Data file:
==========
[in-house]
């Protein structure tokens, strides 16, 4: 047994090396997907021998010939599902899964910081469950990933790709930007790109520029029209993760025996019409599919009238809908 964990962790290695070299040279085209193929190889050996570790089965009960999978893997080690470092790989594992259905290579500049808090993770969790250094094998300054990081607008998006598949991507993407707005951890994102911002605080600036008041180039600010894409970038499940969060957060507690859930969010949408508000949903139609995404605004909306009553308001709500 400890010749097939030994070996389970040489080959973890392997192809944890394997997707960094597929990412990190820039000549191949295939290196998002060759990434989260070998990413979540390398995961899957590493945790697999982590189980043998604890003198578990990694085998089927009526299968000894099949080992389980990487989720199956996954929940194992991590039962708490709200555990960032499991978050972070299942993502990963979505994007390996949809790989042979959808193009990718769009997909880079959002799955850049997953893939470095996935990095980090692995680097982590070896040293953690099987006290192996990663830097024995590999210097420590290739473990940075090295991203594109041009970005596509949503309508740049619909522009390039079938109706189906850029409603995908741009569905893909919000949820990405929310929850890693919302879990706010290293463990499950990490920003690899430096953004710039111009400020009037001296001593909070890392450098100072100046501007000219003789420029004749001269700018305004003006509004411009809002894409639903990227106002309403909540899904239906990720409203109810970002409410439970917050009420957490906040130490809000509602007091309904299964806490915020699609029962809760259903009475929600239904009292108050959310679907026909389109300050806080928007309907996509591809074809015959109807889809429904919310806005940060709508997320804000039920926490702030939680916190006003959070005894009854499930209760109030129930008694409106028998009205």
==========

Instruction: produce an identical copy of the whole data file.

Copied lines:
[in-house]
């Protein structure tokens, strides 16, 4: 047994090396997907021998010939599902899964910081469950990933790709930007790109520029029209993760025996019409599919009238809908 964990962790290695070299040279085209193929190889050996570790089965009960999978893997080690470092790989594992259905290579500049808090993770969790250094094998300054990081607008998006598949991507993407707005951890994102911002605080600036008041180039600010894409970038499940969060957060507690859930969010949408508000949903139609995404605004909306009553308001709500 400890010749097939030994070996389970040489080959973890392997192809944890394997997707960094597929990412990190820039000549191949295939290196998002060759990434989260070998990413979540390398995961899957590493945790697999982590189980043998604890003198578990990694085998089927009526299968000894099949080992389980990487989720199956996954929940194992991590039962708490709200555990960032499991978050972070299942993502990963979505994007390996949809790989042979959808193009990718769009997909880079959002799955850049997953893939470095996935990095980090692995680097982590070896040293953690099987006290192996990663830097024995590999210097420590290739473990940075090295991203594109041009970005596509949503309508740049619909522009390039079938109706189906850029409603995908741009569905893909919000949820990405929310929850890693919302879990706010290293463990499950990490920003690899430096953004710039111009400020009037001296001593909070890392450098100072100046501007000219003789420029004749001269700018305004003006509004411009809002894409639903990227106002309403909540899904239906990720409203109810970002409410439970917050009420957490906040130490809000509602007091309904299964806490915020699609029962809760259903009475929600239904009292108050959310679907026909389109300050806080928007309907996509591809074809015959109807889809429904919310806005940060709508997320804000039920926490702030939680916190006003959070005894009854499930209760109030129930008694409106028998009205």